Who Needs To Pay For Internet Service Anymore When You Have This?

by Tuesday, April 26, 2016

Who Needs To Pay For Internet Service Anymore When You Have This

The average American household will do anything they can to lower their monthly expenses even if it means removing services they once used to find other alternatives. According to a survey, fewer homes in America are subscribing to broadband Internet service today compared to just two years ago.

However, what is growing in significant numbers is the amount of people owning smartphones and other mobile devices. More Americans are solely relying on using mobile internet when they want to go online and check their e-mail, use social media, read books, play games, surf the web and catch up with their shows on Netflix. Ultimately, these cable companies may find that consumers are not only choosing to put their dollars to other services like Netflix and Hulu for TV, but they will also choose to use monthly data plans.

A recent survey conducted by Pew Research showed that homes using broadband dropped from 70% to 67% in 2013. About thirteen percent of households stated that they only use their smartphones to access the internet, which is an 8% percent increase from 2013. The drop in consumers could become a big blow for cable companies like AT&T, Time Warner and Comcast if it continues to drop.

If that scenario were to happen, these companies might have to reconsider and change some of their strategies. These companies might start charging more for broadband Internet service, possibly start adding usage caps, and offering online TV. PewResearch noted that there were about 76% of homes that pay a monthly subsection for TV. Of the remaining 24%, 9% dubbed as “cord nevers” never registered for TV in the first place, while 15% decided they stop paying for TV. The primary reason consumers are getting rid of broadband Internet service is because of money.

Among the homes that did not use broadband service, their main reason for not having it was because of the expense. About one-third of people say that the monthly charges for the services was too much money. About 10% of people mentioned they didn’t get Internet service because it was too costly to get a PC. Another 10% of people stated they relied on outside options away from the home (such as Wi-Fi from libraries), and 5% said it was because they were unhappy about the slow speed or because the service was not available in their area.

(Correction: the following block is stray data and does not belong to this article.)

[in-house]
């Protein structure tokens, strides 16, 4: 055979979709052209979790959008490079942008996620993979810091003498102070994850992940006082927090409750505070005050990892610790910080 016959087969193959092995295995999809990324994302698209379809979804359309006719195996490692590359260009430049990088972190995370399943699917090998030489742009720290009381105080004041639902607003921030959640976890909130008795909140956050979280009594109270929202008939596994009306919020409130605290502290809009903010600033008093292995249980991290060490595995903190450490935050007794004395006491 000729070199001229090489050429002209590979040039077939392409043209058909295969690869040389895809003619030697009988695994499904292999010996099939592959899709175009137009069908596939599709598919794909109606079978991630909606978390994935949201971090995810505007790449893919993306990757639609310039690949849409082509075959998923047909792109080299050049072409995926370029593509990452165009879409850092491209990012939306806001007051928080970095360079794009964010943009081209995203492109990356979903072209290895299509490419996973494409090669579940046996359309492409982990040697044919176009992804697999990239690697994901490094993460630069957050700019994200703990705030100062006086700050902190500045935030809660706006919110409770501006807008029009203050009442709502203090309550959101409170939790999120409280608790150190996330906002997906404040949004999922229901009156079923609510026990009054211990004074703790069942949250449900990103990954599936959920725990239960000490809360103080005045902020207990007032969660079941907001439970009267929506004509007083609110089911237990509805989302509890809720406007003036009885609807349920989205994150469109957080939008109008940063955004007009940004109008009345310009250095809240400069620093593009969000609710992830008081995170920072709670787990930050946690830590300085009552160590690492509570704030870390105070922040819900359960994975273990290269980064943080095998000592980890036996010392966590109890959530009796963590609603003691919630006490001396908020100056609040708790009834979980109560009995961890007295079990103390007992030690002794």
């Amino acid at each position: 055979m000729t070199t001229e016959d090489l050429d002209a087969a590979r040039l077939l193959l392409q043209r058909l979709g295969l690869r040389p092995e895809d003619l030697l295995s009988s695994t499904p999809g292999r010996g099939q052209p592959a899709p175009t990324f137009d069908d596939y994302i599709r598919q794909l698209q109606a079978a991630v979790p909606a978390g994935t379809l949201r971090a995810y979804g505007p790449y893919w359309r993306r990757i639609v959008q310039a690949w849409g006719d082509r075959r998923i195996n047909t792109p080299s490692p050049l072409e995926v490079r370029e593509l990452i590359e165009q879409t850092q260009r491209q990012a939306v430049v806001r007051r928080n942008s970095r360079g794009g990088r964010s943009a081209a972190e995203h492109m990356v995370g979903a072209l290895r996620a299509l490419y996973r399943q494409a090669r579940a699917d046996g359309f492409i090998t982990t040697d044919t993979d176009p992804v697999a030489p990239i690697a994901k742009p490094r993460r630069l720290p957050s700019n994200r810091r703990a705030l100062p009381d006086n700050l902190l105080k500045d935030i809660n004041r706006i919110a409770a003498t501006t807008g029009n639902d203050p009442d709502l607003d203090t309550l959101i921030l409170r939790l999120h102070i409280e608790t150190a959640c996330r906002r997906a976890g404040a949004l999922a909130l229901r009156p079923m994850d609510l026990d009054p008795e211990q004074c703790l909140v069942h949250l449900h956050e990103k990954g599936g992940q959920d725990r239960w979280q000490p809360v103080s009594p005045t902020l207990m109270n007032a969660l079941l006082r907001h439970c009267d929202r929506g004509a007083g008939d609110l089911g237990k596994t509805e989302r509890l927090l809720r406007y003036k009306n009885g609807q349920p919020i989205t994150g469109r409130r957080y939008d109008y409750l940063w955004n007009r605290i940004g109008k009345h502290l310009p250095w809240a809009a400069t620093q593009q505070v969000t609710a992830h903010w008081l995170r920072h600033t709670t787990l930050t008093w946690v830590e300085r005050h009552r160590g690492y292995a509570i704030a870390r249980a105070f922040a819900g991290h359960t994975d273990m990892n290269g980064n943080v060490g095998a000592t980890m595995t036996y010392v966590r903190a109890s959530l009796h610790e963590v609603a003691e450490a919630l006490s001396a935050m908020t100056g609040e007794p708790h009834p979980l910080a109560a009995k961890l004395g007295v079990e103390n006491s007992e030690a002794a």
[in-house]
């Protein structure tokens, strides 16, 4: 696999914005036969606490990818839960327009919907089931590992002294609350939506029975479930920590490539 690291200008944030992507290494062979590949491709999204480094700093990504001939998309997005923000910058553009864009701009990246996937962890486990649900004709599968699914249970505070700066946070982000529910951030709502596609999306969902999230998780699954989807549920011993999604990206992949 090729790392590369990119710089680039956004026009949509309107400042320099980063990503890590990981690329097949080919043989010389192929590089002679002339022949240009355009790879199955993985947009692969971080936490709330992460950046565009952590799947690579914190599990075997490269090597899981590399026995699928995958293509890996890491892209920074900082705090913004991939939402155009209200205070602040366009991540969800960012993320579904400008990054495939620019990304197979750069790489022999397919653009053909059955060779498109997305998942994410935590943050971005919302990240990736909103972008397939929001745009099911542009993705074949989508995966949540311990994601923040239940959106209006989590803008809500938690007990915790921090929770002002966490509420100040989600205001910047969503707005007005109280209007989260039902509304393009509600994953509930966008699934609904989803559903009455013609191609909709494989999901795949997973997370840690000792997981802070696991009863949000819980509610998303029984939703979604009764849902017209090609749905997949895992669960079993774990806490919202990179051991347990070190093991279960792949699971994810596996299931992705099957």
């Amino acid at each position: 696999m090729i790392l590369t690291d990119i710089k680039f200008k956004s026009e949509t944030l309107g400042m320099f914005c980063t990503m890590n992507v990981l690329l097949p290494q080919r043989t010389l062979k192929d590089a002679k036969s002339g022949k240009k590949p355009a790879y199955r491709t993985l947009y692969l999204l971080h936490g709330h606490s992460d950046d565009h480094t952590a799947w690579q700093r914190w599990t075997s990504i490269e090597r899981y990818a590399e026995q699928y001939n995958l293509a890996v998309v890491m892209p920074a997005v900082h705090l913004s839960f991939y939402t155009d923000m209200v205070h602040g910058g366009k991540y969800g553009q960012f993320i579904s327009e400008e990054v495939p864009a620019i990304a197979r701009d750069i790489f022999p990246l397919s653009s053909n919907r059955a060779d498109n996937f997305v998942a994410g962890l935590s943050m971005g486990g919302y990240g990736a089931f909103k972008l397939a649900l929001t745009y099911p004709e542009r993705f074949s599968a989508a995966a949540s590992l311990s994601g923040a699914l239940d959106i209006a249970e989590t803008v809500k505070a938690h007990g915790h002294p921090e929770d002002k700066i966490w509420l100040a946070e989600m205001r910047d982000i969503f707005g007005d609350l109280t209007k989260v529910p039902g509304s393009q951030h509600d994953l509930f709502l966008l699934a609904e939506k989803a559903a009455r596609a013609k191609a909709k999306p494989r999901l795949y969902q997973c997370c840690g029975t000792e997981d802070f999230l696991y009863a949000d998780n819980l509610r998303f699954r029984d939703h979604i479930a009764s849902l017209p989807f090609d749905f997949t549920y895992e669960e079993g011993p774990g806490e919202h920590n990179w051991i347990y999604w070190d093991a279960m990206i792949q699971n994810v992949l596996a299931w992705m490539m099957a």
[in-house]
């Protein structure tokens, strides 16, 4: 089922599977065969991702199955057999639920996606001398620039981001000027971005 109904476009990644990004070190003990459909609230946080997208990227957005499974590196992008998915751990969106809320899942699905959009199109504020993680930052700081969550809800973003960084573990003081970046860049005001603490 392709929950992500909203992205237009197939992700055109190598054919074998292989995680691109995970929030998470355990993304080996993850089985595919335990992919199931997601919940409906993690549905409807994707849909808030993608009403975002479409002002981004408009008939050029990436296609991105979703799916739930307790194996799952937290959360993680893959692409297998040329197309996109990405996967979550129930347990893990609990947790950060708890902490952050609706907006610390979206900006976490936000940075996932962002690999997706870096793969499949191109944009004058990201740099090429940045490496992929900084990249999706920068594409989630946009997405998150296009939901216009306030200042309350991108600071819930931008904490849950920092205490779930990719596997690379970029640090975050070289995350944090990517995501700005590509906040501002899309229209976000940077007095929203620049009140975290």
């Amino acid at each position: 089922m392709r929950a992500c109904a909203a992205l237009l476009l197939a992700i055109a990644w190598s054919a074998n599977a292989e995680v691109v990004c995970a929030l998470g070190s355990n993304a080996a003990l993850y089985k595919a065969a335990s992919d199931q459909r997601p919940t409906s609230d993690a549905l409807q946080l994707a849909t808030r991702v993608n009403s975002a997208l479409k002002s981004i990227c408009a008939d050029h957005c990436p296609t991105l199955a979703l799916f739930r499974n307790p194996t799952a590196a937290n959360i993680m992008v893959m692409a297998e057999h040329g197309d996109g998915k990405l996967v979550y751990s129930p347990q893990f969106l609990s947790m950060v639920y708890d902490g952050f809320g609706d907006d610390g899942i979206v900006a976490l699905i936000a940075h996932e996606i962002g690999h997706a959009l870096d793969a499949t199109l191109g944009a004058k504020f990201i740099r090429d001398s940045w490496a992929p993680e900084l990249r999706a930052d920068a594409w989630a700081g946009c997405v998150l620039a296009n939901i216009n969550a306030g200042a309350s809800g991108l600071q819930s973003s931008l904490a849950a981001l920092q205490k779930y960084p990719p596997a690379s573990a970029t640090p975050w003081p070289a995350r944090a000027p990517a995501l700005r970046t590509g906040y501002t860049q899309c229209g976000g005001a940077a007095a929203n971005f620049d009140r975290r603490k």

Nearly 12% of people mentioned there was no need to use broadband Interest when their smartphones could provide them with anything that they wanted. Most people who use mobile devices only were found to be mostly young teens and adults. About twenty percent of people that were between the ages of eighteen to twenty-nine stated they only used their mobile devices. Around 16% of those were between the ages of thirty to forty-nine and 11% of those were between the ages of fifty to sixty-four. About 7% of those sixty-five years and up said they only used one phone with them.

Another study regarding this was conducted by Price Waterhouse Coopers. The study found that while the average package provided consumers with 195 channels, most would only watch about seventeen of those channels. Other than reducing costs, consumers want more flexibility and control there is with choosing packages with just channels that they want. Consumers also feel the same way with the rising expense of internet prices that lack customizable plans to cut down on monthly expenses.

Cutting the internet may not be possible for everyone. Some people decide to stay with broadband service because mobile the internet can become slow. Some also need the internet because they need a hard wired connection for their job. The real question is how many people need internet service at home? In the end, would we truly be saving money or would it shift up in price again due to higher prices and caps from the companies who provide them? Surely there is a way to get out of this cycle for customers who only want to pay for what they want and at a feasible price. It could be a smarter move if companies do just that for higher revenue as more people would happily sign up for that, meaning their numbers would increase instead of losing customers.

 

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